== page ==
But in my garden all this doesn’t feel as much like a loss. It feels like clearing space. Pulling up the weeds that have already started to grow though it’s barely April. Pull out the grass that seeded itself in the garden bed where it never belonged. Stir up the dirt and add the well-rotted compost, and make sure it’s fertile for all the good that will grow here.
I have dirt under my fingernails. Clear space. I hear the whisper.
And in my heart I know it; that even in the midst of losses piling up all around my feet, that my God remains. Here in this space when so much else feels like it is being taken away—even as we grieve those who are sick, who have died in the midst of this pandemic (whether from the virus or not), God is still here.
God is reminding me that what he sows will take root. Every space that feels empty and lost can be filled with more of him. And Good Friday reminds me that what is sown in terrible and devastating loss, is reaped to a new and fruitful life, For:
He who did not spare his own Son but gave him up for us all, how will he not also with him graciously give us all things?Romans 8:23 ESV
Maybe today I am being asked to clear space, for what looks like death.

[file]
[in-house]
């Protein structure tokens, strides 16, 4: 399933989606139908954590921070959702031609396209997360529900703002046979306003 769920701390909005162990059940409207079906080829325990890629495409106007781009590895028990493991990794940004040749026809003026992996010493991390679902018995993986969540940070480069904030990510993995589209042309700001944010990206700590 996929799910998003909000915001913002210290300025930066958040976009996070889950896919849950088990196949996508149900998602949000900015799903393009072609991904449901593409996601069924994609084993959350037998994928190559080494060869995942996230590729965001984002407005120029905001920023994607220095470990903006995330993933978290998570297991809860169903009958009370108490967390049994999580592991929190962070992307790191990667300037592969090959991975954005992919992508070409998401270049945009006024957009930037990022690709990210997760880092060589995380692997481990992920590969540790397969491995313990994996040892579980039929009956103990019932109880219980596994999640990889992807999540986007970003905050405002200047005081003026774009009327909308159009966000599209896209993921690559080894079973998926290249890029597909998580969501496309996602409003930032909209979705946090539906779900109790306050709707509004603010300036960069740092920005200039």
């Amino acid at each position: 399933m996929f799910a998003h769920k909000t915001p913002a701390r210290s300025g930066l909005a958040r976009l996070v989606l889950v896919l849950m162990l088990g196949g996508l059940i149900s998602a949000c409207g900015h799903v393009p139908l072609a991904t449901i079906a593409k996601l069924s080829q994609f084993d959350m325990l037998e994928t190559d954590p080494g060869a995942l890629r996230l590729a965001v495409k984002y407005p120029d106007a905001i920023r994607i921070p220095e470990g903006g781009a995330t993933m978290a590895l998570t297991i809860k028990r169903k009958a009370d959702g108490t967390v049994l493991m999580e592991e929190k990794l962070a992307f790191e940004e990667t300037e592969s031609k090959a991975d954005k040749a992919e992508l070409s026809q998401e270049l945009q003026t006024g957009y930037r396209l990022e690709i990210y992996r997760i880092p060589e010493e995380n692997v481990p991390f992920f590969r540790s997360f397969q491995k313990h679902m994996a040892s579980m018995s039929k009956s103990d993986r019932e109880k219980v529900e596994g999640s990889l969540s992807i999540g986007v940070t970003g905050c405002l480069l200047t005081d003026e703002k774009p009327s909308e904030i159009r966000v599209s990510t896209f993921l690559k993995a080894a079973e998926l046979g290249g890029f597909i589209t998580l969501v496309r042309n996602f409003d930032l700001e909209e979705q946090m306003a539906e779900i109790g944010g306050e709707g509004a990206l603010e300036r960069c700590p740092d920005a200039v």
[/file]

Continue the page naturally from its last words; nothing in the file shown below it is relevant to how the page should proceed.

We are told we will have trouble. Our Savior King road into Jerusalem in the triumph that the crowd expected of someone who could raise Lazarus from the dead—
“HOSANNA!” They shouted “Save us Now! O King of ISRAEL!”
Jesus hears the cries of his people. He answers our pleas for salvation in a way they did not, and still do not expect. Even the smallest among us question his methods.
“I didn’t know that…” she said, “that a King, would come to die?” The words of my then five-year-old-daughter Ellie. So obsessed with fairy tales and stories of Kings and Queens that she was properly amazed to discover the King of all the Universe let himself be killed for love of her.
“HOSANNA! Save us Now!” We shout. In the midst of this global crisis—the stench of death surrounding us.
The cross was not at all what they had in mind. But it is the very foundation of the life we live in the upside-down Kingdom of God. A Kingdom that God has been pointing to since the days that Adam, only just cast from the perfect Garden which had been his home, now was forced to clear space just as I do in this garden bed—making room for the seeds that look like death—believing that they will grow to a new and resurrected life.
Today is Good Friday. And the tension is all there in the name: How we call a day “good” that an innocent man was murdered and made to be crushed under the weight of all our sin, our diseases, and everything that makes this world so intolerably crushing. How his friends wept! This day looked to them like nothing more than death.
But God knew that this seed he was planting would raise more than itself to eternal life. The disciples could not have imagined the Harvest of Life that would come through the God’s own Son breaking the power of Death by his death.
“I have said these things to you, that in me you may have peace. In the world you will have tribulation. But take heart; I have overcome the world.”John 16:33 ESV (Emphasis mine)